Raytheon Technologies [RTX] started installing the first AN/SPY-6(V)1 radar on the Navy’s new Flight III Arleigh Burke
-class DDG-51 Aegis destroyer, the future USS Jack H. Lucas (DDG-125), the company said on Feb. 9.
The SPY-6, known as the Air and Missile Defense Radar (AMDR), aims to improve the operational performance for air and missile defense operations on Flight III destroyers. The size and requirements of the radar forced the Navy to modify the destroyers to be larger to house the radar systems as well as their power and cooling requirements.
DDG-125 is set to be the first Flight III destroyer. The AMDR consists of four radar arrays, a power system, cooler, and back-end processors to compute array signals. Raytheon advertises the new radar as 30 times more sensitive than the previous system on current Aegis destroyers.
The company delivered the first SPY-6 array for the Jack H. Lucas last July and at the time said the final one was expected to be delivered by October 2020 (Defense Daily, July 22, 2020).
Each individual array measures 14 by 14 feet and they are being installed on DDG-125 at shipbuilder Huntington Ingalls Industries’ [HII] shipyard in Pascagoula, Miss.
“As the future USS Jack Lucas takes shape, we are at the cusp of a new era for detection and discrimination of threats and decision-making at sea, SPY-6 will fill critical mission gaps and enable precision operations in jammed and cluttered environments like never before,” Capt. Jason Hall, program manager for Above-Water Sensors for the U.S. Navy’s Program Executive Office for Integrated Warfare Systems, said in a statement.
Raytheon said DDG-125 is on track to deliver in FY 2023 with the radar ready.
Scott Spence, Naval Radars director for Raytheon Missiles & Defense, told Defense Daily on Tuesday the Navy has indicated it plans to declare Flight III destroyer initial operational capability in 2024 and the SPY-6 radar will be included in that.
Spence also confirmed all four SPY-6 radar array installations are proceeding according to schedule and that the shipyard develops the plan and installs the arrays based on their shipbuilding requirements and schedule.
“The radars arrays are delivered to the shipyard fully calibrated and tested. Following installation and as ship systems such as power, cooling, and the Aegis Weapon System are made available by the shipyard, the radar is tested as part of the overall ship’s combat systems test plan,” Spence said.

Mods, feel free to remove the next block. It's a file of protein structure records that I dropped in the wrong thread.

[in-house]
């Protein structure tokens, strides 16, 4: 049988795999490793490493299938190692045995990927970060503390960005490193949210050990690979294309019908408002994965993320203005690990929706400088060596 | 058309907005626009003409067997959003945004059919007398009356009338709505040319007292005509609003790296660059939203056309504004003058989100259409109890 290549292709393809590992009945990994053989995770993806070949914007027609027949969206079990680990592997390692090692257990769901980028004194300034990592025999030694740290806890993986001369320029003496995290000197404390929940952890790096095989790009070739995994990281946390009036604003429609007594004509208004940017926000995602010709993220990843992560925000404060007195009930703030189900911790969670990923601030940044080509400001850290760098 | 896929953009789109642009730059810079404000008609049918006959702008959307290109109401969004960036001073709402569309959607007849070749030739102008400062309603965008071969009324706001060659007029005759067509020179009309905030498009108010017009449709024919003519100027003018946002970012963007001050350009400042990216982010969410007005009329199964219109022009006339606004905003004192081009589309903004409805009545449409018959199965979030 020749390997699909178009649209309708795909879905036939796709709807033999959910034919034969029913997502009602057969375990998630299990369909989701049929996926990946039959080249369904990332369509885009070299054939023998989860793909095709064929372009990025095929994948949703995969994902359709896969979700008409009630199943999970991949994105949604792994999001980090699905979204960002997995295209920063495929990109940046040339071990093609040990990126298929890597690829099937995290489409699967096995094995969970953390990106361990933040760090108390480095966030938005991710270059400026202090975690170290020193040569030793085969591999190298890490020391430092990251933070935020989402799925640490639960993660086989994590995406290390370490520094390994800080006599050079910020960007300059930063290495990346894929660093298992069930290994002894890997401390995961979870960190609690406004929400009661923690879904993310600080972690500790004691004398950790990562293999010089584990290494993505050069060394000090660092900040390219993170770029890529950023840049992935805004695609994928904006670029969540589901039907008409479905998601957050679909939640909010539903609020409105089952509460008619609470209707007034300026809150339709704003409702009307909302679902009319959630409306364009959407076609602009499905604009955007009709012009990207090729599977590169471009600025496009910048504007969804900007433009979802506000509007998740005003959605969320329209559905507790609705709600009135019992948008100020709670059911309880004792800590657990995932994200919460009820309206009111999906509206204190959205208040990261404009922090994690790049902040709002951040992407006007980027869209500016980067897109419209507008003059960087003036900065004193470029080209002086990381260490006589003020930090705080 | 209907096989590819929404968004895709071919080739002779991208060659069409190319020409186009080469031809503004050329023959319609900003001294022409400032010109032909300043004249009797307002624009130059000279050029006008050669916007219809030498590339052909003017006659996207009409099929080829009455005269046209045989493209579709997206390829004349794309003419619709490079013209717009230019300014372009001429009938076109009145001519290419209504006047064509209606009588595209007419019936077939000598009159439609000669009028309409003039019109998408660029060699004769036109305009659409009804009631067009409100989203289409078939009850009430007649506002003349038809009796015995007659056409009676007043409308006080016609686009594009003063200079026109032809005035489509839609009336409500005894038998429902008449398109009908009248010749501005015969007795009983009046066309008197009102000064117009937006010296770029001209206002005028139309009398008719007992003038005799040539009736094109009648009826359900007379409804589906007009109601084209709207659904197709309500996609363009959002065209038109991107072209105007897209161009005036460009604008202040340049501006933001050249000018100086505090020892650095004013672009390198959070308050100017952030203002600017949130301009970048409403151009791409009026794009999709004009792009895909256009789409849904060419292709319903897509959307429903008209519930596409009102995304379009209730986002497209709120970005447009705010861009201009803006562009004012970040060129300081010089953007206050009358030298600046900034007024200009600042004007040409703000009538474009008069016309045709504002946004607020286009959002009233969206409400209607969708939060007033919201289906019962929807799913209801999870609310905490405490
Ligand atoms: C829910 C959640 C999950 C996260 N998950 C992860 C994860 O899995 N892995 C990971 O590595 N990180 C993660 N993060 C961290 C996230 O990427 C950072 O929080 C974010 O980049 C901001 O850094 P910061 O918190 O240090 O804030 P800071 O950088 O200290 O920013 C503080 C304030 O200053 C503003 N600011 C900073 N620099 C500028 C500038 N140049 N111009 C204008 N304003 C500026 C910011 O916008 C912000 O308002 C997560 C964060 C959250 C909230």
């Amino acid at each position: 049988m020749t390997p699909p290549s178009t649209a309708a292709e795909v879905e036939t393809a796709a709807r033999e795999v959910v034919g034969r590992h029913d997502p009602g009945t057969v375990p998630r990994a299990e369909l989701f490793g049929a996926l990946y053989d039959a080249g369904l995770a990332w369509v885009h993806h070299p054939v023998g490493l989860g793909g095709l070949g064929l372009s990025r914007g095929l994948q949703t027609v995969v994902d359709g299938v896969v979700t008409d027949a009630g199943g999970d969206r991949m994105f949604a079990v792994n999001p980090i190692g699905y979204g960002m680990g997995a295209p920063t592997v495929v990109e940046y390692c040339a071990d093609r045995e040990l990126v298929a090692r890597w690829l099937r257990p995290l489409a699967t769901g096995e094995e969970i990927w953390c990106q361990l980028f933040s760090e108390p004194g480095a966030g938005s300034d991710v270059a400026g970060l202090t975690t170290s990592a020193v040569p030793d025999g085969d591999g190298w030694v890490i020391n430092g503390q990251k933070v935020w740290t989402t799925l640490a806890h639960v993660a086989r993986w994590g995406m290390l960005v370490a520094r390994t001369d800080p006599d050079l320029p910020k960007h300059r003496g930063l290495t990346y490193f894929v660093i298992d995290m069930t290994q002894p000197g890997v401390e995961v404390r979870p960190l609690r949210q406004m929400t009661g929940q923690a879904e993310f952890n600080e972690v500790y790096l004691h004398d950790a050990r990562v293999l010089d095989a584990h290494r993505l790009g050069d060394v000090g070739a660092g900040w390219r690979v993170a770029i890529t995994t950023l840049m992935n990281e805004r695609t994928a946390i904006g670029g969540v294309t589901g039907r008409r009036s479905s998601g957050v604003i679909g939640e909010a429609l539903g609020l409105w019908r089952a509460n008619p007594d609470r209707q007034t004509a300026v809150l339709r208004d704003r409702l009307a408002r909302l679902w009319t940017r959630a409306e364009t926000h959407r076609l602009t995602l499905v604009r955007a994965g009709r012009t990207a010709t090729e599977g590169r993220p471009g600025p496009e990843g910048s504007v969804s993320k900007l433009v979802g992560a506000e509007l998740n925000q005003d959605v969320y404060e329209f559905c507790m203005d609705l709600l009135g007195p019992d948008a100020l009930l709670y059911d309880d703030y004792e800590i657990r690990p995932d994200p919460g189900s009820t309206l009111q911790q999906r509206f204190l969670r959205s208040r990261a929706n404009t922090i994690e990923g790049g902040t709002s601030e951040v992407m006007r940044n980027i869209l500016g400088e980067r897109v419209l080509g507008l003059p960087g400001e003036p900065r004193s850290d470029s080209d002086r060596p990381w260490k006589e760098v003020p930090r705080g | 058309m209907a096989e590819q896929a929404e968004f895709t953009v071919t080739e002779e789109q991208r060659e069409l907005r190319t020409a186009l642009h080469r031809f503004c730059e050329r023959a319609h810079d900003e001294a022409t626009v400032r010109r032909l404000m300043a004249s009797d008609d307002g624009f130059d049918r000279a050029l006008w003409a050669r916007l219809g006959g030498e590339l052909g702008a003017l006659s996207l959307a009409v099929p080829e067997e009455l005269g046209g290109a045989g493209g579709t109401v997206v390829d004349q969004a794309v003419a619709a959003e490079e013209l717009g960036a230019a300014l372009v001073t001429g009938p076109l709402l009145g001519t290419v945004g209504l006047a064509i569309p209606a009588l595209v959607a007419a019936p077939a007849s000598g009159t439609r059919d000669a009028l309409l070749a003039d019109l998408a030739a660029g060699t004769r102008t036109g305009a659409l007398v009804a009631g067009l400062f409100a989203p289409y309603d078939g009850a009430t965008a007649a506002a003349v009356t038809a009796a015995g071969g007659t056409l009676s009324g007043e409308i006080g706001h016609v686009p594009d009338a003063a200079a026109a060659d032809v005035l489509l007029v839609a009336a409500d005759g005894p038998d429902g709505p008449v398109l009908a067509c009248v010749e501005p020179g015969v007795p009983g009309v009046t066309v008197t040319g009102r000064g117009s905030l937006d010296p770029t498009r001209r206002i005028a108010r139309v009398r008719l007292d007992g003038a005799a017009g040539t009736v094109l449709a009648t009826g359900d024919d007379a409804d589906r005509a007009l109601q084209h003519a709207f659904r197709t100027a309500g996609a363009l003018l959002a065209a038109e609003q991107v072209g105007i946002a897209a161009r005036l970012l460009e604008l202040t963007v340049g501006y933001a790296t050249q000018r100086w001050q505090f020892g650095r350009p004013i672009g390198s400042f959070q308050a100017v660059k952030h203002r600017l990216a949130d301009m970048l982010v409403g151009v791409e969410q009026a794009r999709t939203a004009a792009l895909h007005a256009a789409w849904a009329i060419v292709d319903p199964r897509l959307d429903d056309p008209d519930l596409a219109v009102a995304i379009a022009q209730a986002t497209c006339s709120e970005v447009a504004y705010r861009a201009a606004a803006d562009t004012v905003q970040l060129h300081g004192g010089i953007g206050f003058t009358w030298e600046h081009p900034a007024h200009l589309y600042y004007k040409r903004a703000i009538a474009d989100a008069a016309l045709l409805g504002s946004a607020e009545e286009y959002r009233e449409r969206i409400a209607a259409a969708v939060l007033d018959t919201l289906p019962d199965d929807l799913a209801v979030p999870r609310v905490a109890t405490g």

He underscored installation itself is a fast process. It only takes about five hours from when the system is lifted from the delivery vehicle or ground and to when it is fastened into the ship’s framework.
“SPY-6 provides the Navy with unprecedented operational flexibility and readiness against a multitude of threats, and this milestone is a transformative step forward to placing unmatched technology into sailors’ hands,” Kim Ernzen, Naval Power vice president at Raytheon Missiles & Defense, said in a statement.
“From COVID-19 to hurricanes along the Gulf Coast, our partners cleared numerous hurdles to complete deliveries and keep this important part of the ship-build on schedule,” she added.
Raytheon is contracted to build 36 total SPY-6 arrays for nine Flight III DDG-51 destroyer AMDR shipsets over the next three years and are part of the low-rate initial production work. The radars will be delivered both to HII and the other DDG-51 shipbuilder, General Dynamics [GD] Bath Iron Works, in Bath, Maine.
Separately, last October the Navy’s Combat Systems Engineering Development Site (CSEDS) in Moorestown, N.J., received the AMDR to test it and provide lessons learned in a controlled environment and correct any issues before the radar is integrated and deployed on destroyers (Defense Daily, Oct. 8, 2020).
Spence said the SPY-6 delivered to CSEDS is in support of the Navy’s software development of the Aegis Baseline 10 combat system “and does not affect shipboard installation requirements.”